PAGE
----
• Parkinson's disease;
  • L-dopa;
  • β-adrenergic receptors;
  • blood-to-brain transport;
  • large neutral amino acids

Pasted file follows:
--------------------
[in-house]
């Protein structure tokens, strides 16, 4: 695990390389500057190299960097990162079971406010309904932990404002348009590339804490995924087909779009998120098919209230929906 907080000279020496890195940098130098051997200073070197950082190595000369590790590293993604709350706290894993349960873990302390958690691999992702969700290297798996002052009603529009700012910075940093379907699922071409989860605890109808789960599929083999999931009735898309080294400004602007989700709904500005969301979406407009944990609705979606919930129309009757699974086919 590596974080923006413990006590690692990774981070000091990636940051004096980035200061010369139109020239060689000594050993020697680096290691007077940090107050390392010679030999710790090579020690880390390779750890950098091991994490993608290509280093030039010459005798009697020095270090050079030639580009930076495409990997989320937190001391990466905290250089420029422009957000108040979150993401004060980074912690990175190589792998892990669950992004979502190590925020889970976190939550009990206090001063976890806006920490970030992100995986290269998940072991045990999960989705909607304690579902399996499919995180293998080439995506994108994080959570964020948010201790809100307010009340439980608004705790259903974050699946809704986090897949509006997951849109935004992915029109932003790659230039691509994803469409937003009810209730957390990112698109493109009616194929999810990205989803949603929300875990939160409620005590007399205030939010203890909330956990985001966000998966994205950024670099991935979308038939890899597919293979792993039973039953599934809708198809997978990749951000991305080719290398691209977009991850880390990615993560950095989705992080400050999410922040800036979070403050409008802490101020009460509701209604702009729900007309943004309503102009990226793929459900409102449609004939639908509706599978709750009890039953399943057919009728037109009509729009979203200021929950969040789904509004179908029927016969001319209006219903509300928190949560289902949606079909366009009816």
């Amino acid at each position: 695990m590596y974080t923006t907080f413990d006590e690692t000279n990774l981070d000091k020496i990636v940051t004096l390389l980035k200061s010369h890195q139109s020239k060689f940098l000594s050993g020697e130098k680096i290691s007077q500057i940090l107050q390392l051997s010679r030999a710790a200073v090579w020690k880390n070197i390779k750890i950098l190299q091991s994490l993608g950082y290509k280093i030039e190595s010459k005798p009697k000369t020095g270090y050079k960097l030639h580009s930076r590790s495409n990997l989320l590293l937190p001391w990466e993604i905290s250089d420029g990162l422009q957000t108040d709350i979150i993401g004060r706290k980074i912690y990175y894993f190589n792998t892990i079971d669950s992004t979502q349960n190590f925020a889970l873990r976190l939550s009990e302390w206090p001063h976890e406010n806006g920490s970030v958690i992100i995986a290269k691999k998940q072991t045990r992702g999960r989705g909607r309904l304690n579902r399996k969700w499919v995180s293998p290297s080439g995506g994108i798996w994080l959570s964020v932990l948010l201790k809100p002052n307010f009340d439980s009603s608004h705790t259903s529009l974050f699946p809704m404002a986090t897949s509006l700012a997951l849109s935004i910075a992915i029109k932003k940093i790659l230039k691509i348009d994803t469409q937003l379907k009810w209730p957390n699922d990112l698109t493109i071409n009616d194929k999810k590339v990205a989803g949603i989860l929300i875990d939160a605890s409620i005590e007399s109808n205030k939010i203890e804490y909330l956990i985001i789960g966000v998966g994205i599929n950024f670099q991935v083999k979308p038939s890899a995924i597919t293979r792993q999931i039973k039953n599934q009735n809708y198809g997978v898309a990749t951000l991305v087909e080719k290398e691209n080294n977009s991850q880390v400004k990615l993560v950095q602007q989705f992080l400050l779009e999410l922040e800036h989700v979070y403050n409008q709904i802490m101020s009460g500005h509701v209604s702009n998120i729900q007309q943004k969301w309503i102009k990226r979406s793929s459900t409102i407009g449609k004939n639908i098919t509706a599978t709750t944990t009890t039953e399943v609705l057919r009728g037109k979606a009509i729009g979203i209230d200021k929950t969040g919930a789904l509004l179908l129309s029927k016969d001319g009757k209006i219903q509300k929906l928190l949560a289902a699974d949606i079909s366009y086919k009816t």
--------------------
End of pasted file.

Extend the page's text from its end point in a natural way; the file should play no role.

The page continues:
We sought to determine whether β-adrenergic agonists enhance the brain extraction of L-dopa and L-leucine. Systemic administration of β-adrenergic agonists increase brain concentrations of L-dopa and other large neutral amino acids (LNAA) in rats and monkeys and may improve symptoms and reduce daily L-dopa requirement in patients with Parkinson's disease. Cerebral blood flow (CBF) using [3H]nicotine and the extraction fraction of 14C-labeled L-dopa or L-leucine were measured simultaneously in various brain regions of conscious rats using the dual-isotope indicator fractionation technique after intraperitoneal administration of isoproterenol (a peripheral nonselective β-adrenergic agonist), or clenbuterol (a β2-adrenergic agonist that crosses the blood–brain barrier), or β-adrenergic agonist preceded by nadolol (a peripheral nonselective β-adrenergic antagonist), or saline vehicle. Both β-adrenergic agonists increased regional brain extraction fraction of L-dopa and L-leucine tracers by 35–45%, without altering regional CBF. These changes were accompanied by about a 30% decrease in plasma branched chain LNAA concentrations. Nadolol blocked all these effects. β-Adrenergic agonists increase the brain extraction of L-dopa and leucine, mainly by peripheral mechanisms that reduce the levels of other competing plasma LNAAs for transport. Thus, β-adrenergic agonists might be useful in the treatment of patients with Parkinson's disease by enhancing delivery of L-dopa to the brain. © 2001 Movement Disorder Society.